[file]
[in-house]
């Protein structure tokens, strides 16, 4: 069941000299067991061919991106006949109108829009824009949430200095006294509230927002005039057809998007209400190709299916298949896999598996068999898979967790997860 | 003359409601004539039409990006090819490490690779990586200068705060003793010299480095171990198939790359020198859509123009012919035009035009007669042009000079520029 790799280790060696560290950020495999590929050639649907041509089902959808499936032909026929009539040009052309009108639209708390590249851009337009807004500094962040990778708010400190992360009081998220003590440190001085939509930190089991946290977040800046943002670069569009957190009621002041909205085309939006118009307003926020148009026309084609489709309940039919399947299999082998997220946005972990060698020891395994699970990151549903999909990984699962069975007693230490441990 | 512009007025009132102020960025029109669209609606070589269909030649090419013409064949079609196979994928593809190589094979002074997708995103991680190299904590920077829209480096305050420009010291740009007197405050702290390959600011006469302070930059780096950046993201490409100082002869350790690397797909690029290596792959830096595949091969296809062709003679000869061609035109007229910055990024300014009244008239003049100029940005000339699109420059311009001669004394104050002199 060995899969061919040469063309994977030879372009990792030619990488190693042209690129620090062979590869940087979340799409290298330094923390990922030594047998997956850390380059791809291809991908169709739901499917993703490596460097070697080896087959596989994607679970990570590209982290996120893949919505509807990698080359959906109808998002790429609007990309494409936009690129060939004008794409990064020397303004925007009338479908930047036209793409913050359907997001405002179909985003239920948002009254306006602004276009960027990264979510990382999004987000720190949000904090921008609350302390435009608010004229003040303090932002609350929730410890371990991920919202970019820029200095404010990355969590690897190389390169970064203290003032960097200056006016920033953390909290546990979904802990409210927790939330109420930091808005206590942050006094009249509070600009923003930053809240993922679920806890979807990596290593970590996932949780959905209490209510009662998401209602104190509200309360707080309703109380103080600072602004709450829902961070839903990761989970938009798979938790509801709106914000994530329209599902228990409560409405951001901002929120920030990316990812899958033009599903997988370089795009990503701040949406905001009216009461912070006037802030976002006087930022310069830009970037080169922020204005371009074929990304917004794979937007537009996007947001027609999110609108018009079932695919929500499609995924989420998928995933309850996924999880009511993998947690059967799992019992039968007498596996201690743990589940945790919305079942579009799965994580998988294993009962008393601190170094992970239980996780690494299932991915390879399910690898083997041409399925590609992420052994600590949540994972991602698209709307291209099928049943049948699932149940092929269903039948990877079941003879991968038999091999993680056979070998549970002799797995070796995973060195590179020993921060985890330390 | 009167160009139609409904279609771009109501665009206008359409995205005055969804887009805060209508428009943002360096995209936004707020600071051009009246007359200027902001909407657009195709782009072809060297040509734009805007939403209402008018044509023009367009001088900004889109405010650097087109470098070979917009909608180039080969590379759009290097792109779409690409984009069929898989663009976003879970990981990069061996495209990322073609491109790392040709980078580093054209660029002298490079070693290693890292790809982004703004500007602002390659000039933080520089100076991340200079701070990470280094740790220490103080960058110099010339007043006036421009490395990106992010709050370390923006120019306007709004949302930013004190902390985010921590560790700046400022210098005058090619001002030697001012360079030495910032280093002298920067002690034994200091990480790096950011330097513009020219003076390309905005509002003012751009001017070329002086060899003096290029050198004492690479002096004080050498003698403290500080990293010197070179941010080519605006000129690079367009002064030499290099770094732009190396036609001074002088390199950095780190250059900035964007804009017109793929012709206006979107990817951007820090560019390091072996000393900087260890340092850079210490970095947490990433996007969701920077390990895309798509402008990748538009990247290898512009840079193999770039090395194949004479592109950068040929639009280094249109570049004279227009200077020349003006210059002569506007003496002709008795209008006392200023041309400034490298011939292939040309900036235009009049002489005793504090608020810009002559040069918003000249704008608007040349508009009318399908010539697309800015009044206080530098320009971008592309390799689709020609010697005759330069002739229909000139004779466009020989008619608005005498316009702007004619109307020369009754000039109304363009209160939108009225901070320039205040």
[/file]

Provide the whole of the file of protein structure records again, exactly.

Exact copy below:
[in-house]
């Protein structure tokens, strides 16, 4: 069941000299067991061919991106006949109108829009824009949430200095006294509230927002005039057809998007209400190709299916298949896999598996068999898979967790997860 | 003359409601004539039409990006090819490490690779990586200068705060003793010299480095171990198939790359020198859509123009012919035009035009007669042009000079520029 790799280790060696560290950020495999590929050639649907041509089902959808499936032909026929009539040009052309009108639209708390590249851009337009807004500094962040990778708010400190992360009081998220003590440190001085939509930190089991946290977040800046943002670069569009957190009621002041909205085309939006118009307003926020148009026309084609489709309940039919399947299999082998997220946005972990060698020891395994699970990151549903999909990984699962069975007693230490441990 | 512009007025009132102020960025029109669209609606070589269909030649090419013409064949079609196979994928593809190589094979002074997708995103991680190299904590920077829209480096305050420009010291740009007197405050702290390959600011006469302070930059780096950046993201490409100082002869350790690397797909690029290596792959830096595949091969296809062709003679000869061609035109007229910055990024300014009244008239003049100029940005000339699109420059311009001669004394104050002199 060995899969061919040469063309994977030879372009990792030619990488190693042209690129620090062979590869940087979340799409290298330094923390990922030594047998997956850390380059791809291809991908169709739901499917993703490596460097070697080896087959596989994607679970990570590209982290996120893949919505509807990698080359959906109808998002790429609007990309494409936009690129060939004008794409990064020397303004925007009338479908930047036209793409913050359907997001405002179909985003239920948002009254306006602004276009960027990264979510990382999004987000720190949000904090921008609350302390435009608010004229003040303090932002609350929730410890371990991920919202970019820029200095404010990355969590690897190389390169970064203290003032960097200056006016920033953390909290546990979904802990409210927790939330109420930091808005206590942050006094009249509070600009923003930053809240993922679920806890979807990596290593970590996932949780959905209490209510009662998401209602104190509200309360707080309703109380103080600072602004709450829902961070839903990761989970938009798979938790509801709106914000994530329209599902228990409560409405951001901002929120920030990316990812899958033009599903997988370089795009990503701040949406905001009216009461912070006037802030976002006087930022310069830009970037080169922020204005371009074929990304917004794979937007537009996007947001027609999110609108018009079932695919929500499609995924989420998928995933309850996924999880009511993998947690059967799992019992039968007498596996201690743990589940945790919305079942579009799965994580998988294993009962008393601190170094992970239980996780690494299932991915390879399910690898083997041409399925590609992420052994600590949540994972991602698209709307291209099928049943049948699932149940092929269903039948990877079941003879991968038999091999993680056979070998549970002799797995070796995973060195590179020993921060985890330390 | 009167160009139609409904279609771009109501665009206008359409995205005055969804887009805060209508428009943002360096995209936004707020600071051009009246007359200027902001909407657009195709782009072809060297040509734009805007939403209402008018044509023009367009001088900004889109405010650097087109470098070979917009909608180039080969590379759009290097792109779409690409984009069929898989663009976003879970990981990069061996495209990322073609491109790392040709980078580093054209660029002298490079070693290693890292790809982004703004500007602002390659000039933080520089100076991340200079701070990470280094740790220490103080960058110099010339007043006036421009490395990106992010709050370390923006120019306007709004949302930013004190902390985010921590560790700046400022210098005058090619001002030697001012360079030495910032280093002298920067002690034994200091990480790096950011330097513009020219003076390309905005509002003012751009001017070329002086060899003096290029050198004492690479002096004080050498003698403290500080990293010197070179941010080519605006000129690079367009002064030499290099770094732009190396036609001074002088390199950095780190250059900035964007804009017109793929012709206006979107990817951007820090560019390091072996000393900087260890340092850079210490970095947490990433996007969701920077390990895309798509402008990748538009990247290898512009840079193999770039090395194949004479592109950068040929639009280094249109570049004279227009200077020349003006210059002569506007003496002709008795209008006392200023041309400034490298011939292939040309900036235009009049002489005793504090608020810009002559040069918003000249704008608007040349508009009318399908010539697309800015009044206080530098320009971008592309390799689709020609010697005759330069002739229909000139004779466009020989008619608005005498316009702007004619109307020369009754000039109304363009209160939108009225901070320039205040």